How politics hinder the build-out of fast broadband in America are intrinsically connected which force lawmakers to consider between faster broadband and giving up their livelihoods to go back home come the next election. Observing the holistic nature of how our politics work blatantly denotes the coziness of lawmakers and special interest, combining to favor re-election over the greater public need. As incumbent politics dictate, who wins and losses in America becomes entangled in Gigabit broadband vs. a losing political strategy.
“In an echo of the broadband argument rumbling in the UK, Clinton believes the US needs to invest in fast, universal broadband throughout the country.”
Politics: Re-Election vs. Broadband
Therefore it is not such a leap to understand why legislators would allow the U.S. to lag behind smaller countries in fast broadband speeds and access. Our current politics, or political process, dictate donations from special interest groups. As industries become larger they move to make strategic donations to campaign re-election funds. Each lawmaker, congressional or senatorial, solicits and accept contributions from business sectors to further their re-election chances. The largest contributors receive the best opportunity to see favorable legislation affecting their industry. Lobbyists regularly visit with legislators to ensure their agendas are heard and protected.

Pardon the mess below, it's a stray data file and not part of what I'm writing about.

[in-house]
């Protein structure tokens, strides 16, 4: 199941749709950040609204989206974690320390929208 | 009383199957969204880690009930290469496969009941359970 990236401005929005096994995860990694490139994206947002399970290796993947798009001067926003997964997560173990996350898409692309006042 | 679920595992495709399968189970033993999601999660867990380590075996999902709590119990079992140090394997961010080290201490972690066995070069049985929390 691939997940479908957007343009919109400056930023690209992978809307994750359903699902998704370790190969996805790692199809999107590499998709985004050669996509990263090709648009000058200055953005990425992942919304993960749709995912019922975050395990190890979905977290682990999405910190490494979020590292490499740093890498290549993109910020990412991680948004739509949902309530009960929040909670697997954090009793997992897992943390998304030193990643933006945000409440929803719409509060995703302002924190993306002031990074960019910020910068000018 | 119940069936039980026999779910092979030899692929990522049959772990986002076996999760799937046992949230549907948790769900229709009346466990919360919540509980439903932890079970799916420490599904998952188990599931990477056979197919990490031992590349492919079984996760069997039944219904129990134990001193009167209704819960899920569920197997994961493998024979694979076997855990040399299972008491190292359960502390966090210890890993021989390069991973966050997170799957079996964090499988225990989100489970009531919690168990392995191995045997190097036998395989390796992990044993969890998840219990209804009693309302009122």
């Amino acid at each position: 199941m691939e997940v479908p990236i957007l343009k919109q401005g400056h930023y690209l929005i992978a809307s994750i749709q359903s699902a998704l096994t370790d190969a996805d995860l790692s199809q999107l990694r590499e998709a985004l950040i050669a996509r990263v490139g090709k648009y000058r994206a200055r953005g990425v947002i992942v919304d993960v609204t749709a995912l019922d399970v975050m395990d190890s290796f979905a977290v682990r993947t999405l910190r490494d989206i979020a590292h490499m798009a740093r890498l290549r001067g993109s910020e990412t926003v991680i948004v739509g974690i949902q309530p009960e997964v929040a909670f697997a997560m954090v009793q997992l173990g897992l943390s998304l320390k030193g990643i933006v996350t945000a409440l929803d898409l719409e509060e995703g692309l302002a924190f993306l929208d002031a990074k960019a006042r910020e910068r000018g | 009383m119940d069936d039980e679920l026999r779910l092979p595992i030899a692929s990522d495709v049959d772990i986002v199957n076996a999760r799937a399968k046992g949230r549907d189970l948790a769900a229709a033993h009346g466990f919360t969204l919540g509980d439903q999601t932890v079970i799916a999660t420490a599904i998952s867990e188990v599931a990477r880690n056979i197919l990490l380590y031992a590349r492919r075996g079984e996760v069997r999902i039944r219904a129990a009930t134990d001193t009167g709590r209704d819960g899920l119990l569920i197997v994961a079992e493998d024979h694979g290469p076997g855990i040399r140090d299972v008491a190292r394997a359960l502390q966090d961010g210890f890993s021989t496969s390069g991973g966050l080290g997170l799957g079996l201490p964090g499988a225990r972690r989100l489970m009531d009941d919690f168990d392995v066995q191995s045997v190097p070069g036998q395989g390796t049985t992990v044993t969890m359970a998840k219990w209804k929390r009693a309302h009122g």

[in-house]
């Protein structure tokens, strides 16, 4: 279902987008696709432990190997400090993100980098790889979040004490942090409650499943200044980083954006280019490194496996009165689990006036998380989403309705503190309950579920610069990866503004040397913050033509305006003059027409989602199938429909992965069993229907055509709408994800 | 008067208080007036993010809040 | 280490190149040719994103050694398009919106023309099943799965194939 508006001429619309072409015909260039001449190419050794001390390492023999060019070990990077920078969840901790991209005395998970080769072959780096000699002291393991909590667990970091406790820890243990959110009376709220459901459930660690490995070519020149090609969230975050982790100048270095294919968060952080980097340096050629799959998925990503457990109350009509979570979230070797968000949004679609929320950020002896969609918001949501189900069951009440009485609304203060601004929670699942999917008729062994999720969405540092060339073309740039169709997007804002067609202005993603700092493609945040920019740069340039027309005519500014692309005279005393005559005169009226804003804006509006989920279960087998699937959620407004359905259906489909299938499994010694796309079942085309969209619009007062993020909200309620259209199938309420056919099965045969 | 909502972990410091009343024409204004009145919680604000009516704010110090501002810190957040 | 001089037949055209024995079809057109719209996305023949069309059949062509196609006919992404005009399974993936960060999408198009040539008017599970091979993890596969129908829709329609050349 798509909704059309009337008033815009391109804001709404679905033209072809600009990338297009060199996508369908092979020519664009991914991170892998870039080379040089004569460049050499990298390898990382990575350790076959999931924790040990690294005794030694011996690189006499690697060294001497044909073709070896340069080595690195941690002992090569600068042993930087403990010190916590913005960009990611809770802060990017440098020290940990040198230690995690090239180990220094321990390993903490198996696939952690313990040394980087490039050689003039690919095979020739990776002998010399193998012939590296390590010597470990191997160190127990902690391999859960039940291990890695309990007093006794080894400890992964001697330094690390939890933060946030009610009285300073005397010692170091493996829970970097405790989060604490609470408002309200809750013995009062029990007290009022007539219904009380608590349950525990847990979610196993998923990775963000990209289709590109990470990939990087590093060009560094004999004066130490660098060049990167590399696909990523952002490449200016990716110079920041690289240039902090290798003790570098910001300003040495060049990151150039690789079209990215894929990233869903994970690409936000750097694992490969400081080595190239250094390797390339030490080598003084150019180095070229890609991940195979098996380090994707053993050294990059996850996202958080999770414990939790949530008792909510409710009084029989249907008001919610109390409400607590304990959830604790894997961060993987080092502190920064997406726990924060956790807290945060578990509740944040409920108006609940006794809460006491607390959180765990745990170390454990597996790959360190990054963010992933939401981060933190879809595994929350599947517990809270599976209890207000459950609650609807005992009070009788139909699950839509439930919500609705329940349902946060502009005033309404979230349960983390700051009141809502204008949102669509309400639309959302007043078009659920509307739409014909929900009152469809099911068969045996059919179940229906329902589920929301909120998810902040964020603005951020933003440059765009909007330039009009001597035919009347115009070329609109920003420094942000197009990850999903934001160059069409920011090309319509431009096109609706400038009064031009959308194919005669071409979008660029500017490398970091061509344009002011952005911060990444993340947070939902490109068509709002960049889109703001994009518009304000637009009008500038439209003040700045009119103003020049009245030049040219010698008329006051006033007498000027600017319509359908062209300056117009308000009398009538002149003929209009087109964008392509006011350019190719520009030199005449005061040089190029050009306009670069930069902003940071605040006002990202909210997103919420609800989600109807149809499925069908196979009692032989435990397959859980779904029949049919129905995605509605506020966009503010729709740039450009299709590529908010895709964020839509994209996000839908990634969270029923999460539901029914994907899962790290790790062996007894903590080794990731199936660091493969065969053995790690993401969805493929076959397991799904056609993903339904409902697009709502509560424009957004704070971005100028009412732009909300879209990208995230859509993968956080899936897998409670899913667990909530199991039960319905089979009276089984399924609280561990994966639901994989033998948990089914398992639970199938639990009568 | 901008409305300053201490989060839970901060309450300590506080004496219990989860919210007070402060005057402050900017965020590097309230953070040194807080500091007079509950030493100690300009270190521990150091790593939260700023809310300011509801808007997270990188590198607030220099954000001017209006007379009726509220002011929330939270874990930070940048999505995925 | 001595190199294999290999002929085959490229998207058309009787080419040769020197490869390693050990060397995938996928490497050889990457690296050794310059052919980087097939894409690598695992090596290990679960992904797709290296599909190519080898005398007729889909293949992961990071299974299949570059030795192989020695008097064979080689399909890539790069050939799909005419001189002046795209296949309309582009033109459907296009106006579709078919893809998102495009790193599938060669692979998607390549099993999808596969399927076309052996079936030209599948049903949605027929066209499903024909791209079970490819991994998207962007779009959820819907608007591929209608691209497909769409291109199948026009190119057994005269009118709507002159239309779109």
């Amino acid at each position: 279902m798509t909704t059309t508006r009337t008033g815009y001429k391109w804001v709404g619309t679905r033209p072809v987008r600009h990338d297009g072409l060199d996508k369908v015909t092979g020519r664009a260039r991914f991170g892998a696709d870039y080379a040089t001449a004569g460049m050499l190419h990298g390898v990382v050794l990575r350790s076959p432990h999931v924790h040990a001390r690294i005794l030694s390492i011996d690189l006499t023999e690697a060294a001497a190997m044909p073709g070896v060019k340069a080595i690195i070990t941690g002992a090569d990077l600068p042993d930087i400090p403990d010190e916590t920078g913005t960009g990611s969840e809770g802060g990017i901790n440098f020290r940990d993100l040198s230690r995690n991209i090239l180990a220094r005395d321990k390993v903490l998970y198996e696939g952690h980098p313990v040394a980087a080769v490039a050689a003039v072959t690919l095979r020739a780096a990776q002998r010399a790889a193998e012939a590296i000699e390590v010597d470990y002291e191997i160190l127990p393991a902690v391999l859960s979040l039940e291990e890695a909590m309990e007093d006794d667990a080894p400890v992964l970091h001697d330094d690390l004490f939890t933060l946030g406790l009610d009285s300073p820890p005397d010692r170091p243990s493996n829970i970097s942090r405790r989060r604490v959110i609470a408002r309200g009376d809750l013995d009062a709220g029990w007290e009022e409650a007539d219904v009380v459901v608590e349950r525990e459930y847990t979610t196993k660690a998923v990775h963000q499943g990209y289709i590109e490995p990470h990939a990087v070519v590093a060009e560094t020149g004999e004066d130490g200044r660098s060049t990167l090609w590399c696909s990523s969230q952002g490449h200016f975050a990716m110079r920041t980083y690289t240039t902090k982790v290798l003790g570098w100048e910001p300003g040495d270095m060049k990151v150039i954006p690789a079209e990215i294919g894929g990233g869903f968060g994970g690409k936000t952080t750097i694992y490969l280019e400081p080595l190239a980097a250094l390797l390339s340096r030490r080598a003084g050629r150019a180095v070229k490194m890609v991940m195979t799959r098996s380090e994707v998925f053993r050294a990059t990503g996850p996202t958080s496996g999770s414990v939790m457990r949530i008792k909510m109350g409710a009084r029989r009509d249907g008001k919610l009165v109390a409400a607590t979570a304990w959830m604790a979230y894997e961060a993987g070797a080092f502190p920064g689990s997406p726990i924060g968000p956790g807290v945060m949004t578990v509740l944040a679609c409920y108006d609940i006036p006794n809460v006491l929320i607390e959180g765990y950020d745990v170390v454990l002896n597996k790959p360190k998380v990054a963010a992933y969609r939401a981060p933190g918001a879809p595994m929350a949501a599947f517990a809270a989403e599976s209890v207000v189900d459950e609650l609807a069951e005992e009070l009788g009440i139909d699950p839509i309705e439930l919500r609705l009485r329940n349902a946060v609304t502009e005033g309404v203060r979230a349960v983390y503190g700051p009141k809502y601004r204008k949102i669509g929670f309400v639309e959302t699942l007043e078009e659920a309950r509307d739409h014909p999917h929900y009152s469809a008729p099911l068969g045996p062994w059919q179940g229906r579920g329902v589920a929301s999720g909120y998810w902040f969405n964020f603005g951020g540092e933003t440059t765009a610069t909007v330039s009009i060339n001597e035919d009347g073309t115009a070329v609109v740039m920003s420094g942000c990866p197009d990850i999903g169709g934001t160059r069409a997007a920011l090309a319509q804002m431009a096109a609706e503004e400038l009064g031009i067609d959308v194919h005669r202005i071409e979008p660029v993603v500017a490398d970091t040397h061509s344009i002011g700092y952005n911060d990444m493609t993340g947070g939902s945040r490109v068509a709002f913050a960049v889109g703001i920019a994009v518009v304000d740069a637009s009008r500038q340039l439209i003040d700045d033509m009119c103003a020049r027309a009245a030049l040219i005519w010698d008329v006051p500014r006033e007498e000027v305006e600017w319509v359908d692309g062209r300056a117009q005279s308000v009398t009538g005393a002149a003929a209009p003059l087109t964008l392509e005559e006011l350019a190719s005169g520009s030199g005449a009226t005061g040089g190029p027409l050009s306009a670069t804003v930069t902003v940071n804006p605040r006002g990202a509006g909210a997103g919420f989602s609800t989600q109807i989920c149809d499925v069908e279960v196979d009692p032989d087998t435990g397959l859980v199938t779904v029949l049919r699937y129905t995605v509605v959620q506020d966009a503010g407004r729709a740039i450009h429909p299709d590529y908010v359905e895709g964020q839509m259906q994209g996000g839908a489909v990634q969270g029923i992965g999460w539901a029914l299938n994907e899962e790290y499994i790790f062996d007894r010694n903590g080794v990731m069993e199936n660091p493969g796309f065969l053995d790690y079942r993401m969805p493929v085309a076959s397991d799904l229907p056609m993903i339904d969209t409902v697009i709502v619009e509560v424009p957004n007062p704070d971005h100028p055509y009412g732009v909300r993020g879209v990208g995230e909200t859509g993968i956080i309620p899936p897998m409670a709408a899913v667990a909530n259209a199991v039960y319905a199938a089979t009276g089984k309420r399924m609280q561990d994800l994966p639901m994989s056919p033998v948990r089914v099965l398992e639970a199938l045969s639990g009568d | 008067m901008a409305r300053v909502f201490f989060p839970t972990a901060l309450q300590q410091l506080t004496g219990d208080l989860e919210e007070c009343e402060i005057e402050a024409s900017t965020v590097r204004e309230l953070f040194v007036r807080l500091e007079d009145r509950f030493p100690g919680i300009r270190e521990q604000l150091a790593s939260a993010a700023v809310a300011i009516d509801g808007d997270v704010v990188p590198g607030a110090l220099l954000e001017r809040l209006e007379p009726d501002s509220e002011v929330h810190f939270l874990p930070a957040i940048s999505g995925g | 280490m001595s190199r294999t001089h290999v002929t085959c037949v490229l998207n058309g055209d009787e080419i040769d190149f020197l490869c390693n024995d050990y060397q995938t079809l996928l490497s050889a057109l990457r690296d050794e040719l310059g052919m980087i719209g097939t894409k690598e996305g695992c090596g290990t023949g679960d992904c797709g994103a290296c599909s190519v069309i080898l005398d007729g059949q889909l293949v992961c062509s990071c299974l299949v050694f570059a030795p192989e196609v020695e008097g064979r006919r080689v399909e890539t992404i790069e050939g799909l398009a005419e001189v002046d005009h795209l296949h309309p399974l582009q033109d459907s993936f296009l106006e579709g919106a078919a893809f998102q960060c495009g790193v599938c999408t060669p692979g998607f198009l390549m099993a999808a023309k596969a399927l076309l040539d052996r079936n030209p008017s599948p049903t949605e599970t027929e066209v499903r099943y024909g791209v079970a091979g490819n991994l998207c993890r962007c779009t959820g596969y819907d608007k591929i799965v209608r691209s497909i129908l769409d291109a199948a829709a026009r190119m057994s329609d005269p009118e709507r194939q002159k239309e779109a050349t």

Politics Aside: Genachowski Promotes Fast Broadband
Since Chairman of the FCC, Julius Genachowski is not tied to re-election as a regulator of telecommunications policy; he can be unbiased about the need for fast broadband in the U.S. The need for campaign donations become irrelevant allowing a true observation of the public need for broadband on the Gigabit level, similar to Korea, Japan and others. This observation connects directly with economic growth in the U.S. along with real job creation. He realizes the future relies on an Internet-based economic system that could propel America back to a top capitalist power.
“In our 21st century economy, innovation leadership is necessary for economic leadership. Our broadband infrastructure is our central platform for innovation, and faster speeds will spur innovation.”
How Politics and History Combine to Eliminate Broadband Economics
If history and politics have taught us anything over the years it is that economic mistakes come full circle. As with John D. Rockefeller and Standard Oil; Andrew Carnegie, J.P. Morgan and U.S. Steel monopolies were created limiting competition, innovation, and investment in the marketplace. The result was creation of the Sherman Antitrust Act to eliminate those economic abuses.
America is on the cusp of creating broadband monopolies which use politics to undermine competitive forces and hinder in any chances of fast broadband for the masses. Until politics are removed from business influence there will be no broadband economic reality in America. The opposite will be the norm where less innovation through a lack of competition rules our economic progress.
The answer may lie in campaign election law reform, disconnecting the tie of special interest and lawmakers as a needed tool for being re-elected. This is especially critical in the business sector where political contributions have become no more than bribes for favorable legislation.